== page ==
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Scotland's First Marine Bill


Marine Conservation

The Scottish Marine Bill contains provisions that will improve our ability to conserve our marine biodiversity and historic environment. These improvements will better provide for targeted action over and above the marine planning powers that are aimed at wider management of our seas. The Bill contains powers for new marine protected areas, better protection for seals and improved enforcement powers.

Marine Protected Areas

The Bill contains a new power to designate Marine Protected Areas ( MPAs). This will provide greater flexibility for Ministers to use area-based measures to conserve marine biodiversity as well as nationally important historic assets such as historic shipwrecks.

The Natural Environment

At present the only effective powers for habitat protection exist under EU legislation. The new MPA designation can be used to protect marine and coastal habitats and species of national importance. This will put Scotland in a better position to contribute to international action on marine biodiversity through networks of MPAs. There will also be provision for communities to recommend areas for designation.

The Historical Environment

The existing powers for protection of the marine historic environment are not considered to be flexible enough. The new power will broaden the scope of what types of historic asset can be protected if they are of national importance. This will allow Scottish Ministers to target protection and management according to the preservation objectives of each Historic MPA. As at present, third parties will continue to be able to nominate historic features that should be considered for protection.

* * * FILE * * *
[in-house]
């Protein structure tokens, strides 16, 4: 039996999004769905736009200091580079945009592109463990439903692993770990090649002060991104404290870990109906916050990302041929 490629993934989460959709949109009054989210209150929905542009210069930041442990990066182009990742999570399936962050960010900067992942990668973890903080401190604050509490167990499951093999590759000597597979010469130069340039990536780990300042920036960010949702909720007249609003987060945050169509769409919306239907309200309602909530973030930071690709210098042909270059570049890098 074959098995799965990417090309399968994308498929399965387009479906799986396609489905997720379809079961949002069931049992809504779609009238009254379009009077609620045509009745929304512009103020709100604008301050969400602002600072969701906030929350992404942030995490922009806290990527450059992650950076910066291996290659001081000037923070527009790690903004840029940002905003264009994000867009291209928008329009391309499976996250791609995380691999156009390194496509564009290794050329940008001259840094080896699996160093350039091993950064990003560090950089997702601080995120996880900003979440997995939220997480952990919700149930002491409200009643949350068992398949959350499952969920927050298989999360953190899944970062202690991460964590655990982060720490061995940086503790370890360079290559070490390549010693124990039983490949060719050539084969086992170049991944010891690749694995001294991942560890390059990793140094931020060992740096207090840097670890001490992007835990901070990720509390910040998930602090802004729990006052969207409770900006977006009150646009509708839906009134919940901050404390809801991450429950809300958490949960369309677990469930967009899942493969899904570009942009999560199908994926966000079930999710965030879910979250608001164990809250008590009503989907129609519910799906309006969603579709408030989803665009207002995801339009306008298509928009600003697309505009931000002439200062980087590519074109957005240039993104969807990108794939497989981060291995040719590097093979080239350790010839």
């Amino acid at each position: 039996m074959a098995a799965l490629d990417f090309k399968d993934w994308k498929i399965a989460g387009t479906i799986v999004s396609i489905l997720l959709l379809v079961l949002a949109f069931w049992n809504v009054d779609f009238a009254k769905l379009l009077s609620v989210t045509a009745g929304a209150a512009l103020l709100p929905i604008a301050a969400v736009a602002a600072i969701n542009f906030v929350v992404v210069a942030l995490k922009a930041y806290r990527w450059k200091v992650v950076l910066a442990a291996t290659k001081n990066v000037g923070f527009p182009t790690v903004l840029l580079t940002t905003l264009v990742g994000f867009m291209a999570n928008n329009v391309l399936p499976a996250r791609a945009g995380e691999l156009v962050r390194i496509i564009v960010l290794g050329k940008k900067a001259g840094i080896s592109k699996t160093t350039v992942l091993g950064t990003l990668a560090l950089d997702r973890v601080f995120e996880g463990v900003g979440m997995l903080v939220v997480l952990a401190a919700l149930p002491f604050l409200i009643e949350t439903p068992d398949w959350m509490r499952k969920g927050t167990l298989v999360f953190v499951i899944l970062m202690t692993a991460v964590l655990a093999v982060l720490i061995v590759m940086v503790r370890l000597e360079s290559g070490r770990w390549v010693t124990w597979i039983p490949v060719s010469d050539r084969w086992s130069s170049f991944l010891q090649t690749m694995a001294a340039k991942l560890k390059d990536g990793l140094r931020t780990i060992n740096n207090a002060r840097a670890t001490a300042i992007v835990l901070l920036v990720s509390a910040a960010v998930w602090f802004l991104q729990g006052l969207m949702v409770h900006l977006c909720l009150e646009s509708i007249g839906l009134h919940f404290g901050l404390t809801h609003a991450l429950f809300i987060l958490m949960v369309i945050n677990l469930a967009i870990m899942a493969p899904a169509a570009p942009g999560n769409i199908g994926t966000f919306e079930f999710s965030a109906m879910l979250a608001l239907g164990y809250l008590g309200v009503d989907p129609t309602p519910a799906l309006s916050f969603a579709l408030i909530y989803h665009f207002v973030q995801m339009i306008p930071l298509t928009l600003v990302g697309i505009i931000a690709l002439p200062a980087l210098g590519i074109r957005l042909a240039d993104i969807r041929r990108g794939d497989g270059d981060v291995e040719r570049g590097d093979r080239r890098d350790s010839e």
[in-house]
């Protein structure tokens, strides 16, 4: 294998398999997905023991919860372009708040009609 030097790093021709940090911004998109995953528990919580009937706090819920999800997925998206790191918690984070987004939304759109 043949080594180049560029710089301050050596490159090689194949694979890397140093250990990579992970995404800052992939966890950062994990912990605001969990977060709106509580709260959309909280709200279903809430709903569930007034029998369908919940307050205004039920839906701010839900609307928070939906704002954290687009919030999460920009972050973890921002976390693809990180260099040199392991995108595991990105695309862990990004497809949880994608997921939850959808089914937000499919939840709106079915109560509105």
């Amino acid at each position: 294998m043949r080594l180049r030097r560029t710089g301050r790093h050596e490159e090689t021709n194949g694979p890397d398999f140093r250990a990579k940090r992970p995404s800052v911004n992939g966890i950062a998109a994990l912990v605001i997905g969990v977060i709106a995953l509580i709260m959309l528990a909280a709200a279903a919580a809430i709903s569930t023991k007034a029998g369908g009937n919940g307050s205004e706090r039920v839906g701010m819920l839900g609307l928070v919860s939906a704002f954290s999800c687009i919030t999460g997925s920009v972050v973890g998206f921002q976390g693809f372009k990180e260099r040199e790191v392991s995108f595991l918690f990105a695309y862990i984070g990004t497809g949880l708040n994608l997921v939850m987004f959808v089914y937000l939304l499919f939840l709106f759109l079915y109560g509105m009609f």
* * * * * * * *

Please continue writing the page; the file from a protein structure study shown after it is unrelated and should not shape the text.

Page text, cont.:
Other Potential Uses of the New Powers

The new powers may also be used to demonstrate or research new methods
of managing our marine environment.

All MPA proposals will be based on science, or equivalent information for historic features. However, socio-economic impacts will be taken into account where two or more alternative sites meet the scientific criteria equally.



Site Management

Socio-economic factors can be taken into account when making decisions on the management of sites.

We anticipate the new marine planning system will provide a sound basis for ensuring sites are managed well. There will also be specific powers to control activities that are damaging to sites where necessary, but we anticipate that most activities will be compatible with managing features within protected areas. These will add to existing powers to manage particular activities, e.g. powers to regulate fisheries through domestic or EU legislation.

Species Protection

Existing legislation is in place to protect certain marine species and there is flexibility to apply that to other species where necessary. We are working with Scottish Natural Heritage to review whether there are other species which merit additional protection through existing legislation or other mechanisms.

The Bill will improve the protection of seals, for which we have an international responsibility. The next part outlines the proposal in more detail.

Better Enforcement

For the first time there will be clarity on who is responsible for enforcing powers in the marine environment. There will also be considerably more powers to enforce marine conservation legislation. Marine Scotland will be responsible for the new joined enforcement regime.